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Elgar: Enigma Variations; Vaughan Williams: Symphony No. 6

Elgar / Vaughan Williams / Brs / Davis
Release Date: 10/26/2010 
Label:  Br Klassik   Catalog #: 900705   Spars Code: n/a 
Composer:  Sir Edward ElgarRalph Vaughan Williams
Conductor:  Sir Colin Davis
Orchestra/Ensemble:  Bavarian Radio Symphony Orchestra
Number of Discs: 1 
Recorded in: Stereo 
Length: 1 Hours 8 Mins. 

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Notes and Editorial Reviews

ELGAR Enigma Variations. VAUGHAN WILLAMS Symphony No. 6 1 Colin Davis, cond; Bavarian RSO BR 900705 (68:08) Live: 1 Munich 4/30–5/1/1987

Though Colin Davis has been an advocate for English music throughout his long and honor-filled career, he has until recently been better known on disc as a champion of Berlioz and Sibelius. In 2002, LSO Live released Read more concert recordings of the two Elgar symphonies and the Payne elaboration of the Third, to mixed reviews in Fanfare (26:1 and 26:2). Davis has also recorded a somewhat diffident Violin Concerto with Hilary Hahn on DG, and an Enigma Variations , also for LSO Live, that Peter Rabinowitz found praiseworthy, though hardly a revelation. With the London Symphony, Davis was working with an orchestra that could play Elgar in its sleep, so I didn’t have high expectations for this recording with the Bavarian Radio Orchestra, in the first year of his directorship. I am pleasantly surprised. While this is not going to be anyone’s recording of choice in a crowded field, it is a distinctive view of the work, suffering only slightly from the stiffness of unfamiliarity. The energetic sections have an appealing vigor, lines are always kept clean and well balanced, and Davis’s hallmark precision is generally an asset. Only in the more nostalgic sections toward the end do things get sluggish or literal. The Nimrod variation, for instance, starts out beautifully hushed, but does not fully realize the throat-catching surge of the climax. The BGN variation is taken too slowly, undermining the essential wistfulness of the cellist’s portrait. The tempo of the Calm Sea and Prosperous Voyage quote in the Romanza is even more drawn-out, suggesting that Elgar was seeing Lady Mary Lygon off on the Titanic. Fortunately, Davis brings things back with a vigorous EDU variation that leaves one with an overall positive impression.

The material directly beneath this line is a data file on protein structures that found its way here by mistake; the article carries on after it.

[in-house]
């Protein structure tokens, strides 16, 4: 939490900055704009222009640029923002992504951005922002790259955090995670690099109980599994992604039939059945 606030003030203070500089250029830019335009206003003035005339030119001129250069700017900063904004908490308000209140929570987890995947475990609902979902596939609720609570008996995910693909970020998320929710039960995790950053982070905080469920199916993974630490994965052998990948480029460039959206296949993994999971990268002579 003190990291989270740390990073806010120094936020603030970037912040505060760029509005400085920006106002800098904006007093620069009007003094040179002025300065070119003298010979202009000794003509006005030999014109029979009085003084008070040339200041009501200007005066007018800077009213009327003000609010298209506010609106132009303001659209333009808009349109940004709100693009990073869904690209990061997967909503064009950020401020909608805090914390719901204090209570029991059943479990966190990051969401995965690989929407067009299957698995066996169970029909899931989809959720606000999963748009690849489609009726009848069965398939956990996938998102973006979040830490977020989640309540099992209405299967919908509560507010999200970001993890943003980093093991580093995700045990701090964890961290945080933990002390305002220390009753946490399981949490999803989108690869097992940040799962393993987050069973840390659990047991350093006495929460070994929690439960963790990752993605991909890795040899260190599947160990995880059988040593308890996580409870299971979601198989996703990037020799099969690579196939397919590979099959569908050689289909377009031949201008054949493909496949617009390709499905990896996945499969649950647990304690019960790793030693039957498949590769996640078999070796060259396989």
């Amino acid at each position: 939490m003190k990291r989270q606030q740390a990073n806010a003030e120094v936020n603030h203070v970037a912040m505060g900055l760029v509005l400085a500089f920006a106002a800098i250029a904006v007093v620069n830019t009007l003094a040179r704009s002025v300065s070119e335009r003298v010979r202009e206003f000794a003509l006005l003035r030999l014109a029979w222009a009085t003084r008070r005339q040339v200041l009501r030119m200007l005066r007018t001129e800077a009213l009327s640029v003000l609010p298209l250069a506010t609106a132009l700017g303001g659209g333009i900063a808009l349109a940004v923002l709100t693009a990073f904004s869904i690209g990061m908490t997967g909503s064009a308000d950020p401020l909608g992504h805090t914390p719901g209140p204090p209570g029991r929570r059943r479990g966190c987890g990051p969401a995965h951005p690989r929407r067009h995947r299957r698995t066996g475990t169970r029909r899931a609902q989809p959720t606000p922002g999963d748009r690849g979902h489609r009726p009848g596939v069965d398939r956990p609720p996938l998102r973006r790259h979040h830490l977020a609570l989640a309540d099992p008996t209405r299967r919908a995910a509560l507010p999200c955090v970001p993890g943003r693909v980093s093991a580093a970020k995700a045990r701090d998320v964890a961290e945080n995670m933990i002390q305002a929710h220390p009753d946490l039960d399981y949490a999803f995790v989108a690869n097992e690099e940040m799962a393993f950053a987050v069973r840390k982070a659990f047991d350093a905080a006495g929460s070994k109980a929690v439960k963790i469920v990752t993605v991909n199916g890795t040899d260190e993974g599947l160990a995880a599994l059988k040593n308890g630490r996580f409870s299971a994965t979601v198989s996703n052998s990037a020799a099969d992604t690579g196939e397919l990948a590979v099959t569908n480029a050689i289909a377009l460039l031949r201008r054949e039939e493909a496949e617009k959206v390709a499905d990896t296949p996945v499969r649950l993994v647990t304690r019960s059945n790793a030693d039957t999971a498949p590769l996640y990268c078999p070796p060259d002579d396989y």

It was, in any case, for the Vaughan Williams that I chose to review this release. Davis has never commercially recorded a Vaughan Williams symphony, though a powerful concert performance of the Fourth was released by the Boston Symphony in its Centennial box. His The Lark Ascending , on the Hahn disc, is the only piece by this composer that Davis has conducted for the microphones, and that is different meat altogether. The Sixth, like the Fourth, is Vaughan Williams in militant mode, and this live recording from 1987 is the most harrowing performance of the work I know. As with the Elgar, there have been more characteristically British recordings—Boult effectively created the hallmark unsettled jauntiness of English performances—but the angry muscularity and concentrated malice that Davis draws from his Munich forces is an arresting alternative. Even that romantic transformation of the first movement’s second subject—noble and warm-hearted in most recordings—does nothing to ease the tension. Vaughan Williams denied that he intended any commentary on postwar angst, but here is the embodiment of the post-apocalyptic view of this work. The central section of the Moderato suggests hopelessness in the face of the violence that surrounds it, and the final Epilogue moderato is more icily devastating than any other performance on disc; not quite pianissimo until near the end, but perfectly impassive. Only a few disappointments: The English horn solo at the end of the second movement is lumpish, and the saxophone solo in the brutal Scherzo misses the irony of the jazzy interruptions; unfortunate, but not major detractions.

The sound is excellent; rich and detailed with a wide dynamic range. With the exceptions noted, the orchestral execution is exemplary. Though of only passing interest for the Elgar, this disc is an essential acquisition for serious collectors of RVW recordings, and presents a perfect argument against those who still maintain a “cowpat school” image of this intensely expressive 20th-century composer.

FANFARE: Ronald E. Grames
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Works on This Recording

Variations on an Original Theme, Op. 36 "Enigma" by Sir Edward Elgar
Conductor:  Sir Colin Davis
Orchestra/Ensemble:  Bavarian Radio Symphony Orchestra
Period: Romantic 
Written: 1898-1899; England 
Date of Recording: 12/14/1983 
Venue:  München, Herkulessaal der Residenz 
Length: 29 Minutes 37 Secs. 
Symphony no 6 in E minor by Ralph Vaughan Williams
Conductor:  Sir Colin Davis
Period: 20th Century 
Written: 1944-1947; England 
Venue:  Live  München, Philharmonie im Gasteig 
Length: 36 Minutes 20 Secs. 

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